Otherwise, the biggest enhancement in Chessmaster 8000 is the switch to a new chess engine, which is touted to play at the Grandmaster level (its rating is allegedly 2825, compared to Garry Kasparov's FIDE rating of 2849). This is great news for expert players, but nothing to get excited about if you don't play at the National Master level. Fans of the series will also be pleased to find that the game is now fully compatible with any publicly available XBoard chess engine, which you can readily import into the game to customize the engine as you see fit. Chessmaster 8000 now also offers support for Swiss tournaments. Furthermore, there are now more opponents to choose from than before, but since the 7000 version already had so many computer personalities, this enhancement isn't particularly noteworthy. And though the 16-bit graphics are supposed to be more crisp and detailed, they're certainly not so different that you'll notice any changes right away - and there's still no option for a full-screen view of the board.

In years past, it was easy to recommend the latest Chessmaster game to those chess fans who didn't own earlier versions, but the extremely weak multiplayer support in Chessmaster 8000 makes it less appealing for those in search of online competition. While other aspects of Chessmaster have generally gotten bigger and better, the series' multiplayer support has actually gotten worse over the last several years. First was the switch from the excellent Chessmaster Online system - which seamlessly integrated Chessmaster with an online player-matching server - to the MPlayer service. Unfortunately, some players complained that MPlayer offered poor performance, and in general, not many chess fans gravitated to the site.

But at least MPlayer provided some type of matchmaking service - which is more than can be said for the Chessmaster Live section of Chessmaster 8000. Both modem and LAN play are supported, but if you want to compete over the Internet, you need to type in the host's IP address - and you won't find any sort of bulletin board or chat room in which you can exchange that information at the Chessmaster Web site. Perhaps Mattel Interactive realized just how many ways you can play chess online for free and decided instead to focus as intently as possible on the tutorial aspects of the game. Whatever the reason, the result is that players who are looking for head-to-head online play will be disappointed at this backward step.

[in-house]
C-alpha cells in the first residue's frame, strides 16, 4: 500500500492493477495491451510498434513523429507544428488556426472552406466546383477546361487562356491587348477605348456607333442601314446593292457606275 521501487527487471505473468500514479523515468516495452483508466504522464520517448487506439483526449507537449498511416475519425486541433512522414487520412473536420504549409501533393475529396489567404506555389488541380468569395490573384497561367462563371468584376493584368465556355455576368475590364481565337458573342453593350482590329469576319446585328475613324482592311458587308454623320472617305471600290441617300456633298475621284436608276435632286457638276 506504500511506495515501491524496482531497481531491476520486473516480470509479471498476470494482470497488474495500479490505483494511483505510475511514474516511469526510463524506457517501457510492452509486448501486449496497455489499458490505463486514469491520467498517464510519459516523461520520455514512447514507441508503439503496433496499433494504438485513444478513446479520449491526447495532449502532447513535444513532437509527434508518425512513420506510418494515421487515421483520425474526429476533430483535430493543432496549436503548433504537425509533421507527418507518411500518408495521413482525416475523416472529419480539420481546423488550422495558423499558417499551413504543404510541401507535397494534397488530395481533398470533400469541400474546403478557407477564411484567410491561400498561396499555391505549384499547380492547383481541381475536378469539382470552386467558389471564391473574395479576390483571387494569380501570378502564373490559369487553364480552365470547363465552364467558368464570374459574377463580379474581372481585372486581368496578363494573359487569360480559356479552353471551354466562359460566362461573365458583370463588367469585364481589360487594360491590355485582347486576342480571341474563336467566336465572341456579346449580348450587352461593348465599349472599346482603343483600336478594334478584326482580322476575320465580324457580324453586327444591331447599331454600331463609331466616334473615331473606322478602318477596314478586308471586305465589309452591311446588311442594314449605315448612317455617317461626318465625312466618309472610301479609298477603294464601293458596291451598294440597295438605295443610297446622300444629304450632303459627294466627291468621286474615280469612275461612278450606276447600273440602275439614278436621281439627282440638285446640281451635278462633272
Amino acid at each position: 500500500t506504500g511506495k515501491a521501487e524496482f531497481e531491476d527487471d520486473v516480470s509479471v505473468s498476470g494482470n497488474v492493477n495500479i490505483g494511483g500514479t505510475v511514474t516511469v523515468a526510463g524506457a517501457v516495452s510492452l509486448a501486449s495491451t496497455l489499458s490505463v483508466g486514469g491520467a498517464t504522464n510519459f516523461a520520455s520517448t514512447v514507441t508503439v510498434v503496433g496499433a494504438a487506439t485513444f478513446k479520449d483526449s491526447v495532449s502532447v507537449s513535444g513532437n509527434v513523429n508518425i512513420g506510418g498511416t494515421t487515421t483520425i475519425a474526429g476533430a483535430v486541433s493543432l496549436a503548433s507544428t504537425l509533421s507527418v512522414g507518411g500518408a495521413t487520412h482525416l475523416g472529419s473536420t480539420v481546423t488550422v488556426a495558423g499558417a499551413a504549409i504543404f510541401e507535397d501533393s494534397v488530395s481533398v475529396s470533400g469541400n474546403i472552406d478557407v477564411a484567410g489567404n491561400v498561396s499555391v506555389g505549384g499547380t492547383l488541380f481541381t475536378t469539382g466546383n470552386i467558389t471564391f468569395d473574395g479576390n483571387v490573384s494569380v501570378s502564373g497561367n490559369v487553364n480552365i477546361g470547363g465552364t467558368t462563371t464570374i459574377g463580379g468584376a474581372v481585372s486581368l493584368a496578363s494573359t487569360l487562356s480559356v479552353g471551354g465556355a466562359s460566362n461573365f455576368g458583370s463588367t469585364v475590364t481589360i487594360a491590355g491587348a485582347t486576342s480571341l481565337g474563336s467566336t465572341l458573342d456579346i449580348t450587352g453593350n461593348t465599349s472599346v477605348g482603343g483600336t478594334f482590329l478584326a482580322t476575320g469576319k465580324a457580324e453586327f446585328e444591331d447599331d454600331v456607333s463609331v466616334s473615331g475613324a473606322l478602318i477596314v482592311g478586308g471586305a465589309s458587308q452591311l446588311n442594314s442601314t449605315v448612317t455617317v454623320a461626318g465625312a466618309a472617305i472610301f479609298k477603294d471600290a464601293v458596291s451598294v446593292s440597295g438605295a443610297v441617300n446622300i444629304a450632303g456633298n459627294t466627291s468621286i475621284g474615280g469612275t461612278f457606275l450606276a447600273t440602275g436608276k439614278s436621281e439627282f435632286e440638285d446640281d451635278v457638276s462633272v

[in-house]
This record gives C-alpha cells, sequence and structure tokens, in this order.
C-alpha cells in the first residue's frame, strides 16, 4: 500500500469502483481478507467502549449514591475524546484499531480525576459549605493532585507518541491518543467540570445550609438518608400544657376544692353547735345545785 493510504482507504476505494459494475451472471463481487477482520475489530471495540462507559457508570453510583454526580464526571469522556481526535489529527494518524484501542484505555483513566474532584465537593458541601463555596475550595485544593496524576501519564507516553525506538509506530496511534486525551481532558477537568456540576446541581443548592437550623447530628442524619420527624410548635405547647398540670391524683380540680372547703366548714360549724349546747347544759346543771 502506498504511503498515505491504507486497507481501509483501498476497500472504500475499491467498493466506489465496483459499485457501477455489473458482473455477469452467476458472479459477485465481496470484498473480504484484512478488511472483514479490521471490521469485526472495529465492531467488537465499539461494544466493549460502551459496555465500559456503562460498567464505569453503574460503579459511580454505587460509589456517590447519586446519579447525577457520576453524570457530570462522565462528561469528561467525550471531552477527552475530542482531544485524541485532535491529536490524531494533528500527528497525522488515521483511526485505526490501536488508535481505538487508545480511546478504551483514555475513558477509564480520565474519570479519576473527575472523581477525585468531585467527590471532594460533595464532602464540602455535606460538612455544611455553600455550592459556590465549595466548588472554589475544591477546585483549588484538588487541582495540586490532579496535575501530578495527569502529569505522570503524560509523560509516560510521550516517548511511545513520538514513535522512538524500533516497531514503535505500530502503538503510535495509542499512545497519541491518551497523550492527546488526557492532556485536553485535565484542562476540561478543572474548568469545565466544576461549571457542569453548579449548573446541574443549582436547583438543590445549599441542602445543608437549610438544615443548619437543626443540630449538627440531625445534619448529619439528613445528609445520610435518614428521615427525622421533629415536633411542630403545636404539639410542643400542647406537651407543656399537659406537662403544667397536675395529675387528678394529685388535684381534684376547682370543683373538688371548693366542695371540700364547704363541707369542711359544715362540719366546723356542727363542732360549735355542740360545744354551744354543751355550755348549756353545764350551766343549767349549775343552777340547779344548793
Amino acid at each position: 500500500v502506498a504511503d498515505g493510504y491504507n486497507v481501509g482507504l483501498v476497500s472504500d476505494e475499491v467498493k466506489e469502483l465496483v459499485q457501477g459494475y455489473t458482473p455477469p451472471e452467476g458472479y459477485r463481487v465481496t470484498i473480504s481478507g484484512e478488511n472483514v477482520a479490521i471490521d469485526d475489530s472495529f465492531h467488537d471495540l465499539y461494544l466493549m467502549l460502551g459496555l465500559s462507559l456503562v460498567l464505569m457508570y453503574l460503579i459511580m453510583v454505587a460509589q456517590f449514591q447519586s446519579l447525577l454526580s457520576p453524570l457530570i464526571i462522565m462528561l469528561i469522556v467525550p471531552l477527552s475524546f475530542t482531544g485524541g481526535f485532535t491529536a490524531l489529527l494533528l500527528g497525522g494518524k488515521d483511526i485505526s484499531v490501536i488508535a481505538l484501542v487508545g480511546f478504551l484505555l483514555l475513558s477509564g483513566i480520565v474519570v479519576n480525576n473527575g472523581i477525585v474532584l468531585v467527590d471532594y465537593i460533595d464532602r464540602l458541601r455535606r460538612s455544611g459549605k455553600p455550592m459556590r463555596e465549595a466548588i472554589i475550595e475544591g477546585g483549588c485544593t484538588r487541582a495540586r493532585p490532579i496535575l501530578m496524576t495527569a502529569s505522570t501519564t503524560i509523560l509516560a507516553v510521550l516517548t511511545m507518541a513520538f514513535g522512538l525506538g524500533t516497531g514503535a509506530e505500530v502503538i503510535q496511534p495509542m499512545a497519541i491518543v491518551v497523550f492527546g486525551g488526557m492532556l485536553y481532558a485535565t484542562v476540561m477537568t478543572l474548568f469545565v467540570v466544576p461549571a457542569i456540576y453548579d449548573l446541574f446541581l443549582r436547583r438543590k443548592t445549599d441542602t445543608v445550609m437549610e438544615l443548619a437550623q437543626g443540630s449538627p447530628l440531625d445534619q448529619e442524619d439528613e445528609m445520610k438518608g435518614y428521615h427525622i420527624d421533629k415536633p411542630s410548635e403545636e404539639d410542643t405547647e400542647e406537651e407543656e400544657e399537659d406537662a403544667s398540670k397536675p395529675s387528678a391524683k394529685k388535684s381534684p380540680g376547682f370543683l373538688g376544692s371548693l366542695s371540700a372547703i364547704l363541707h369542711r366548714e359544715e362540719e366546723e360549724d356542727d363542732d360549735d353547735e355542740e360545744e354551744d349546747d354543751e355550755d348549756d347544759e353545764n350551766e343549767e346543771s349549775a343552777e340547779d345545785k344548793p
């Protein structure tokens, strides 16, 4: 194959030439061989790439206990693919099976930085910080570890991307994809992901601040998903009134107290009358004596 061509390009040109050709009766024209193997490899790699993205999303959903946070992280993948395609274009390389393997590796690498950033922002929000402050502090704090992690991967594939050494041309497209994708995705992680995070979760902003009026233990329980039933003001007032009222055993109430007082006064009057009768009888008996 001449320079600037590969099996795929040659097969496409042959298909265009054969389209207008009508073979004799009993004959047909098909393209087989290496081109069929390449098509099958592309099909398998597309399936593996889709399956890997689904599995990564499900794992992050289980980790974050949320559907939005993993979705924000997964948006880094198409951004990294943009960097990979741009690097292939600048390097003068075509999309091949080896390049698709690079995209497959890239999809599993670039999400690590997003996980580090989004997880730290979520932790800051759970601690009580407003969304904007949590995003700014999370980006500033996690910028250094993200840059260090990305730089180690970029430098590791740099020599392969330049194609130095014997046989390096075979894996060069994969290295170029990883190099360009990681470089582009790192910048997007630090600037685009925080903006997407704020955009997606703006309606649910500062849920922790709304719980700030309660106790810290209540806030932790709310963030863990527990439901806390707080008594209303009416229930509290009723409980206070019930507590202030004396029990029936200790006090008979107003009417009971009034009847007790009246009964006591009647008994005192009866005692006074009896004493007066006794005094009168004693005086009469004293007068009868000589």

If you're looking to improve your chess game, Chessmaster 8000 is hands-down the best choice out there. But once you sharpen your skills, you'll probably wind up turning to some other outlet for competing with human players.

Editor's note 12/08/00: This review has been amended with additional factual information regarding some of the game's new features, in order to give a more accurate evaluation of the product. GameSpot regrets the error.

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Chessmaster 8000

  • PC
While it does have some new features and still plays well, it actually falls short of its two predecessors in the important area of multiplayer support.
  • Published By: Mattel
  • Developed By: Mattel
  • Genre:Action
  • US Release Date: November 14, 2000
ESRB
Everyone
All Platforms
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Average Score See all 79 Player Reviews
7.6